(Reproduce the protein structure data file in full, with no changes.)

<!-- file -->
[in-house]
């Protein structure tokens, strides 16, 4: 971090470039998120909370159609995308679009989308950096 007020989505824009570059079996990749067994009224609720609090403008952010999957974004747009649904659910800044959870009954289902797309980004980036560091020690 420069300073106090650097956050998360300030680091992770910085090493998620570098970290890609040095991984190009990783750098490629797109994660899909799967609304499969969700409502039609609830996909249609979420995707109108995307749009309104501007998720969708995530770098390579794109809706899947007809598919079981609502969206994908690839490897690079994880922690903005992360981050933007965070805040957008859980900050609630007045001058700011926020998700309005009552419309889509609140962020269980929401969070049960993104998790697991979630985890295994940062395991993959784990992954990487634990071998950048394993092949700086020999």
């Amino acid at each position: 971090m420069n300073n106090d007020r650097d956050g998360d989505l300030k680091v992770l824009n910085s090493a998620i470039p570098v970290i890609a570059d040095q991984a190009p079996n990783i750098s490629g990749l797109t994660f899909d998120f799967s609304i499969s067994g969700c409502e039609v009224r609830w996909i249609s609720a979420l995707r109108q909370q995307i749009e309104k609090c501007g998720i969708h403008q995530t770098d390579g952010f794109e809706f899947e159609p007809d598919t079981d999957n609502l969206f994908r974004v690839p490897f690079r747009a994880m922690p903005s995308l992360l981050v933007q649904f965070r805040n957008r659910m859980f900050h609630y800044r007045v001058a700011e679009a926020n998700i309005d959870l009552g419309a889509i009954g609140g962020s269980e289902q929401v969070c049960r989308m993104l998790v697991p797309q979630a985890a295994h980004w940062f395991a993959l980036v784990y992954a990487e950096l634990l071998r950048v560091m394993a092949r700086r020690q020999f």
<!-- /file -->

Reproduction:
[in-house]
């Protein structure tokens, strides 16, 4: 971090470039998120909370159609995308679009989308950096 007020989505824009570059079996990749067994009224609720609090403008952010999957974004747009649904659910800044959870009954289902797309980004980036560091020690 420069300073106090650097956050998360300030680091992770910085090493998620570098970290890609040095991984190009990783750098490629797109994660899909799967609304499969969700409502039609609830996909249609979420995707109108995307749009309104501007998720969708995530770098390579794109809706899947007809598919079981609502969206994908690839490897690079994880922690903005992360981050933007965070805040957008859980900050609630007045001058700011926020998700309005009552419309889509609140962020269980929401969070049960993104998790697991979630985890295994940062395991993959784990992954990487634990071998950048394993092949700086020999």
């Amino acid at each position: 971090m420069n300073n106090d007020r650097d956050g998360d989505l300030k680091v992770l824009n910085s090493a998620i470039p570098v970290i890609a570059d040095q991984a190009p079996n990783i750098s490629g990749l797109t994660f899909d998120f799967s609304i499969s067994g969700c409502e039609v009224r609830w996909i249609s609720a979420l995707r109108q909370q995307i749009e309104k609090c501007g998720i969708h403008q995530t770098d390579g952010f794109e809706f899947e159609p007809d598919t079981d999957n609502l969206f994908r974004v690839p490897f690079r747009a994880m922690p903005s995308l992360l981050v933007q649904f965070r805040n957008r659910m859980f900050h609630y800044r007045v001058a700011e679009a926020n998700i309005d959870l009552g419309a889509i009954g609140g962020s269980e289902q929401v969070c049960r989308m993104l998790v697991p797309q979630a985890a295994h980004w940062f395991a993959l980036v784990y992954a990487e950096l634990l071998r950048v560091m394993a092949r700086r020690q020999f």